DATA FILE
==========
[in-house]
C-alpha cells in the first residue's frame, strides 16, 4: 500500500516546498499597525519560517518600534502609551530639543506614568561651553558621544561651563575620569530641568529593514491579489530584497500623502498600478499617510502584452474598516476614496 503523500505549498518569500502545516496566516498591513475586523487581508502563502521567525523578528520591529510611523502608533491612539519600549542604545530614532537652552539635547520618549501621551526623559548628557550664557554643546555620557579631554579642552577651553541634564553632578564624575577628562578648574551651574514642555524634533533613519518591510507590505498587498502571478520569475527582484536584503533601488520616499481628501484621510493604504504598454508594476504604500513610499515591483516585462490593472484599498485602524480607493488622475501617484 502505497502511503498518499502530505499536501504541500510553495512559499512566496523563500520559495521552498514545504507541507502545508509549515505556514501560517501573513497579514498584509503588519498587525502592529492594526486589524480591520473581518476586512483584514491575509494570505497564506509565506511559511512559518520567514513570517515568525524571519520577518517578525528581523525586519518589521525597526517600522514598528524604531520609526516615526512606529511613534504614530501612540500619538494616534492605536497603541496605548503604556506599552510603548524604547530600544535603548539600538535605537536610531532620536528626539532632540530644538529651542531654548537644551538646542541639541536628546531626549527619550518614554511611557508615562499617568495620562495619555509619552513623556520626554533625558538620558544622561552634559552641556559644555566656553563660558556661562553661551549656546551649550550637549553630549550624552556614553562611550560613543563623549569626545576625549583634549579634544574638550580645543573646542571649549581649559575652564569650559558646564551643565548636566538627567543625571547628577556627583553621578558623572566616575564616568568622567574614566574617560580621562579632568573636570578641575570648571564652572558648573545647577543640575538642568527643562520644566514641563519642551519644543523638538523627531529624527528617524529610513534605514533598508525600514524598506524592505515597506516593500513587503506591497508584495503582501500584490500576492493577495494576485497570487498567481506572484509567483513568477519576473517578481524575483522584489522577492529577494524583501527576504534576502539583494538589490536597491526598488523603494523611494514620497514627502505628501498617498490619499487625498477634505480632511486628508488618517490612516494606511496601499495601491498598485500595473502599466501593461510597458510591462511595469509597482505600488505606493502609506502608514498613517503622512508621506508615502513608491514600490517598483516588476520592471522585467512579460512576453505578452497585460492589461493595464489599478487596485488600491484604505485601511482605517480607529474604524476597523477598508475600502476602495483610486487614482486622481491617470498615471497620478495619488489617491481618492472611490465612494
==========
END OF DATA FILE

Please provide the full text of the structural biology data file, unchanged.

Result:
[in-house]
C-alpha cells in the first residue's frame, strides 16, 4: 500500500516546498499597525519560517518600534502609551530639543506614568561651553558621544561651563575620569530641568529593514491579489530584497500623502498600478499617510502584452474598516476614496 503523500505549498518569500502545516496566516498591513475586523487581508502563502521567525523578528520591529510611523502608533491612539519600549542604545530614532537652552539635547520618549501621551526623559548628557550664557554643546555620557579631554579642552577651553541634564553632578564624575577628562578648574551651574514642555524634533533613519518591510507590505498587498502571478520569475527582484536584503533601488520616499481628501484621510493604504504598454508594476504604500513610499515591483516585462490593472484599498485602524480607493488622475501617484 502505497502511503498518499502530505499536501504541500510553495512559499512566496523563500520559495521552498514545504507541507502545508509549515505556514501560517501573513497579514498584509503588519498587525502592529492594526486589524480591520473581518476586512483584514491575509494570505497564506509565506511559511512559518520567514513570517515568525524571519520577518517578525528581523525586519518589521525597526517600522514598528524604531520609526516615526512606529511613534504614530501612540500619538494616534492605536497603541496605548503604556506599552510603548524604547530600544535603548539600538535605537536610531532620536528626539532632540530644538529651542531654548537644551538646542541639541536628546531626549527619550518614554511611557508615562499617568495620562495619555509619552513623556520626554533625558538620558544622561552634559552641556559644555566656553563660558556661562553661551549656546551649550550637549553630549550624552556614553562611550560613543563623549569626545576625549583634549579634544574638550580645543573646542571649549581649559575652564569650559558646564551643565548636566538627567543625571547628577556627583553621578558623572566616575564616568568622567574614566574617560580621562579632568573636570578641575570648571564652572558648573545647577543640575538642568527643562520644566514641563519642551519644543523638538523627531529624527528617524529610513534605514533598508525600514524598506524592505515597506516593500513587503506591497508584495503582501500584490500576492493577495494576485497570487498567481506572484509567483513568477519576473517578481524575483522584489522577492529577494524583501527576504534576502539583494538589490536597491526598488523603494523611494514620497514627502505628501498617498490619499487625498477634505480632511486628508488618517490612516494606511496601499495601491498598485500595473502599466501593461510597458510591462511595469509597482505600488505606493502609506502608514498613517503622512508621506508615502513608491514600490517598483516588476520592471522585467512579460512576453505578452497585460492589461493595464489599478487596485488600491484604505485601511482605517480607529474604524476597523477598508475600502476602495483610486487614482486622481491617470498615471497620478495619488489617491481618492472611490465612494